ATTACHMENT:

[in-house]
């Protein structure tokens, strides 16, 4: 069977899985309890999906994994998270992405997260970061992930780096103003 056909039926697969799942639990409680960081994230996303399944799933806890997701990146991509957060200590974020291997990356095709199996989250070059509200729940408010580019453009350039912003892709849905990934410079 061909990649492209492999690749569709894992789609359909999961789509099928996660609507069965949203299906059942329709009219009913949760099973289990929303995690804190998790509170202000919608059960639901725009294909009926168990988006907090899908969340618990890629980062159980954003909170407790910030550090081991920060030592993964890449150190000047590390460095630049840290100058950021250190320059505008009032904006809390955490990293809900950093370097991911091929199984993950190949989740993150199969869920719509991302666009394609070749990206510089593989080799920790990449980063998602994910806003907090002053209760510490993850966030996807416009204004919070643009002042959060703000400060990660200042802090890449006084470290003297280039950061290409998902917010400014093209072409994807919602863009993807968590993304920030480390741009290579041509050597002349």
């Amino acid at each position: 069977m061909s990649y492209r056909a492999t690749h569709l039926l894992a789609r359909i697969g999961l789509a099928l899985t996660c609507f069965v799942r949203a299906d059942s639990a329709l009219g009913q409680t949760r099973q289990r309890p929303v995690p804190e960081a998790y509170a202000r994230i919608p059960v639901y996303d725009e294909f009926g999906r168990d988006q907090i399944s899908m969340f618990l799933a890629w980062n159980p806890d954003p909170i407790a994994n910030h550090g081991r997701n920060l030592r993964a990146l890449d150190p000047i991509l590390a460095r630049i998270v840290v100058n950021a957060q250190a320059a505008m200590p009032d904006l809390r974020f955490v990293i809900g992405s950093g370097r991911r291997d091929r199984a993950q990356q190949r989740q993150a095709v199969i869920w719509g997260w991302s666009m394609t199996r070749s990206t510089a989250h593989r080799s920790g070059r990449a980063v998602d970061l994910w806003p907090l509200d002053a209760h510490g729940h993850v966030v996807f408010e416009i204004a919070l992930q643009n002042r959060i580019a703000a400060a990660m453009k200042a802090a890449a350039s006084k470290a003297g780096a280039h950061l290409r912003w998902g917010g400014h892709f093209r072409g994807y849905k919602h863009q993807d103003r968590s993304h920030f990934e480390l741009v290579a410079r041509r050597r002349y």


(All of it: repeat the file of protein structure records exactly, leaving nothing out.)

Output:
[in-house]
């Protein structure tokens, strides 16, 4: 069977899985309890999906994994998270992405997260970061992930780096103003 056909039926697969799942639990409680960081994230996303399944799933806890997701990146991509957060200590974020291997990356095709199996989250070059509200729940408010580019453009350039912003892709849905990934410079 061909990649492209492999690749569709894992789609359909999961789509099928996660609507069965949203299906059942329709009219009913949760099973289990929303995690804190998790509170202000919608059960639901725009294909009926168990988006907090899908969340618990890629980062159980954003909170407790910030550090081991920060030592993964890449150190000047590390460095630049840290100058950021250190320059505008009032904006809390955490990293809900950093370097991911091929199984993950190949989740993150199969869920719509991302666009394609070749990206510089593989080799920790990449980063998602994910806003907090002053209760510490993850966030996807416009204004919070643009002042959060703000400060990660200042802090890449006084470290003297280039950061290409998902917010400014093209072409994807919602863009993807968590993304920030480390741009290579041509050597002349």
């Amino acid at each position: 069977m061909s990649y492209r056909a492999t690749h569709l039926l894992a789609r359909i697969g999961l789509a099928l899985t996660c609507f069965v799942r949203a299906d059942s639990a329709l009219g009913q409680t949760r099973q289990r309890p929303v995690p804190e960081a998790y509170a202000r994230i919608p059960v639901y996303d725009e294909f009926g999906r168990d988006q907090i399944s899908m969340f618990l799933a890629w980062n159980p806890d954003p909170i407790a994994n910030h550090g081991r997701n920060l030592r993964a990146l890449d150190p000047i991509l590390a460095r630049i998270v840290v100058n950021a957060q250190a320059a505008m200590p009032d904006l809390r974020f955490v990293i809900g992405s950093g370097r991911r291997d091929r199984a993950q990356q190949r989740q993150a095709v199969i869920w719509g997260w991302s666009m394609t199996r070749s990206t510089a989250h593989r080799s920790g070059r990449a980063v998602d970061l994910w806003p907090l509200d002053a209760h510490g729940h993850v966030v996807f408010e416009i204004a919070l992930q643009n002042r959060i580019a703000a400060a990660m453009k200042a802090a890449a350039s006084k470290a003297g780096a280039h950061l290409r912003w998902g917010g400014h892709f093209r072409g994807y849905k919602h863009q993807d103003r968590s993304h920030f990934e480390l741009v290579a410079r041509r050597r002349y």